This is important because the BRSV is a bigger problem than previously thought and was under diagnosed. The samples are collected from animals that are in the early stages of infection (7 to 10 days prior to clinical signs) within a group of animals showing clear clinical signs of disease (depression, fever, coughing, lacrimal and mucopurulent nasal discharge).

The BOVIRESP® kit has four swabs and four FTA cards, with one large sponge swab and FTA card per animal. The swab is inserted into both nostrils to collect squamous cells and mucus, which in turn is placed on an FTA card that is evaluated by PCR.

It is important to sample the animals in the beginning stages of infection as the viral component of the respiratory disease complex are only circulation for a very short period of  first 10 to 14 days

Understanding the different elements of the diseases one can better prevent the spread and immunosuppressive effects of the viruses. The pathogenesis of BVD, and IBR (primary agents in the respiratory disease complex) effects the respiratory and reproductive tracts.

Although the viruses have a target area within the respiratory tract, during an infection (early stages of pneumonia) the viruses can be picked up throughout the respiratory tract.

The respiratory tract is designed in such a way as to combat infections and the introduction of fomites. The length of the tract and the structures in the respiratory tract (nasal hairs and concha) cause turbulence in the air flow and these changes in air direction result in the deposition of particles (dust, bacteria and viruses) along the respiratory tract.

These particles and mucus are then swept by the cilia to the oropharynx and removed. This is then further strengthened by the humoral and cellular immunity of the body (questionable effect in unvaccinated animals).

However these defence mechanisms are overridden by the immune suppressive properties of BVD (Macrophage function and lymphocyte responses are decreased and chemotaxis of monocytes are impaired) and IBR (viruses and result in the onset of the secondary bacterial infections). (Fig. 2 and 3)

The diagnostics and monitoring of the diseases are further supported by the macro and microscopic pathology seen in the respiratory (bronchiectasia, interstitial emphysema, haemorrhaging, necrosis, abscesses and hepatisation of lung tissue), digestive and reproductive systems during a necropsy.

The lungs show typical signs like a cranioventral fibropleuropneumonia that often results into a Chronic suppurative bronchiopneumonia.  (Figures 5 and 6)

By using the data collected from management evaluation, diagnostic tools and necropsies, one has completed to a certain degree the surveillance of an infectious disease and from this one will improve the biosecurity aspects of a farm/herd, by testing animals before entry and separating sick animals into hospital/quarantine areas.

This then brings up the question of how the famer can provide the best control and immunisation against BVD and IBR. The control is twofold, firstly prevention and secondly treatment (metaphylactic).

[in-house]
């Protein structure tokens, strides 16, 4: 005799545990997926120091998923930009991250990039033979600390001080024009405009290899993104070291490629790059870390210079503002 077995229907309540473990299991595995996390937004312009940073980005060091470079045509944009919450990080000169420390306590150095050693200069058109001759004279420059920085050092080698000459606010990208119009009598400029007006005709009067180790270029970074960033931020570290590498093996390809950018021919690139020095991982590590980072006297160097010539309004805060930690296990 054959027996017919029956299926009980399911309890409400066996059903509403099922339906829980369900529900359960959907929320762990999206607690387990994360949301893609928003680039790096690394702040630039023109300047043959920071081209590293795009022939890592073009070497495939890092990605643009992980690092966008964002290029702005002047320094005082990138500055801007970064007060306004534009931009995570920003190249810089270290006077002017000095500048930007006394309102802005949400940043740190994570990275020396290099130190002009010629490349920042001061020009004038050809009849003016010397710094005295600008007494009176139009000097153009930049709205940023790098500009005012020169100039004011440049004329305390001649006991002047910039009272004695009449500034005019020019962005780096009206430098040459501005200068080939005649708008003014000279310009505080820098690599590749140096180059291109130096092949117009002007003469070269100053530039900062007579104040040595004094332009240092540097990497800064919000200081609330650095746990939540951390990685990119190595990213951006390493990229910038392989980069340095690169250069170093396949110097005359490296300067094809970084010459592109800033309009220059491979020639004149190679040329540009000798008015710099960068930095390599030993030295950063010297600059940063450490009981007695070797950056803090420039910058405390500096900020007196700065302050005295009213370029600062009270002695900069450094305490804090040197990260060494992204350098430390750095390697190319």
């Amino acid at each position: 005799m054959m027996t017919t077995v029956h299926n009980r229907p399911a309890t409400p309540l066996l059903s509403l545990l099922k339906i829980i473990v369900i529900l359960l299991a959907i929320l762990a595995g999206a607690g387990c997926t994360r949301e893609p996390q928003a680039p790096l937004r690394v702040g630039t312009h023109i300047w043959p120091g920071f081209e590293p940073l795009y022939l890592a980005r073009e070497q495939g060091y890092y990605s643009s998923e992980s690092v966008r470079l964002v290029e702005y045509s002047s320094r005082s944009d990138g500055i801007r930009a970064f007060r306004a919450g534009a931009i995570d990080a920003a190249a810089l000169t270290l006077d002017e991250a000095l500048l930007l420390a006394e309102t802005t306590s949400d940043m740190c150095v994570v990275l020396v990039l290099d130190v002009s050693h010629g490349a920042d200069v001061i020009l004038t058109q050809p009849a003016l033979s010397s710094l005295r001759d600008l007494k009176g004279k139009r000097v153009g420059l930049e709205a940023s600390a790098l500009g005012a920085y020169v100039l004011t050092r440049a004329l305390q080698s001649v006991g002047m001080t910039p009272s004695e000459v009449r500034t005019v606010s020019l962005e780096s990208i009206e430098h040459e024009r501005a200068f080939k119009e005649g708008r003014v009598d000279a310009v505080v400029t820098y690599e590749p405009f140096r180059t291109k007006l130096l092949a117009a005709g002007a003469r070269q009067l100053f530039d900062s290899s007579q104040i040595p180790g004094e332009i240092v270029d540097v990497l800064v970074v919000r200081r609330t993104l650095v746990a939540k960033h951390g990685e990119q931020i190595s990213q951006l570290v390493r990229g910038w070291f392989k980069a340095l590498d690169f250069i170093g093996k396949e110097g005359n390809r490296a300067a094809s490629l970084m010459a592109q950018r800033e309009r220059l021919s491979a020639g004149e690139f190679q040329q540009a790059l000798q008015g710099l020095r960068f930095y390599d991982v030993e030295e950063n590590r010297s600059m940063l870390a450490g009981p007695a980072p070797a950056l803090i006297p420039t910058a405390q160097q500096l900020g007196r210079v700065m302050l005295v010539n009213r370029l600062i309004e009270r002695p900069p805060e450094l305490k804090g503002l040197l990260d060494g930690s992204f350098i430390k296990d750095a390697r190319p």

The prevention in most cases is strongly based on vaccination at strategic times to limit the risk of disease occurrence and spread. There are live vaccines and inactivated vaccines, each with their positive and negative characteristics. The live vaccines are thought to have better immune stimulation, but the negative effects could potentially outweigh the positives as the live viruses often revert back to virulent strains causing the exact disease they were supposed to eliminate and depending on when administered will result in abortions, PI calves, drop in milk yields and ovarian lesions.

The inactivated vaccines are more useful as they are effective in priming the immune system with the additional benefits of safety (no reverting of the vaccine viruses to the virulent strains causing abortion, no negative reproductive influence due to lesions on the ovaries and suppressed oestrus cycles, significant foetal protection and decreases the chances of PI calves by 80%).”.

The inactivated vaccines are also more versatile as one can vaccinate animals as a mass vaccination programme, thus preventing pocket formation of animals that could harbour the diseases.

The mass vaccination programme of HIPRABOVIS®4 addresses the pneumonia occurring in calves from 4 weeks of age by boosting the immune system when the maternal immunity starts to wane, while at the same time limiting respiratory and reproductive symptoms in heifers and cows.

The heifers would receive two vaccinations one month prior to breeding and the adult cows can receive a vaccination at any stage of production (pregnant, lactating and dry). Plus you can get the benefit of vaccinating prior to calving to further boost the colostrum antigens. (Fig. 7)



  • Orpin, P. and Sibley, D. 2014. Managing endemic infectious disease in cattle herds. Veterinary Record Volume 174. Pages 193 to 195.
  • Orpin, P. and Sibley, D. 2014. Predict and prevent versus test and treat. Veterinary Record Volume 174. Pages 403 to 405.
  • Orpin, P and Sibley, D. 2015. Practical approaches to BVD and IBR control in cattle herds from a UK perspective. RUVASA proceedings.
  • Orpin, P and Sibley, D. 2015. Practical approaches to pneumonia control in the UK beef suckler herds. RUVASA proceedings.
  • Prof De las Hares, M. 2015. Presentation on Pathogenic mechanisms and lesion patterns of respiratory conditions in calves. Departamento de Patologia Animal, Universidad de Zaragoza.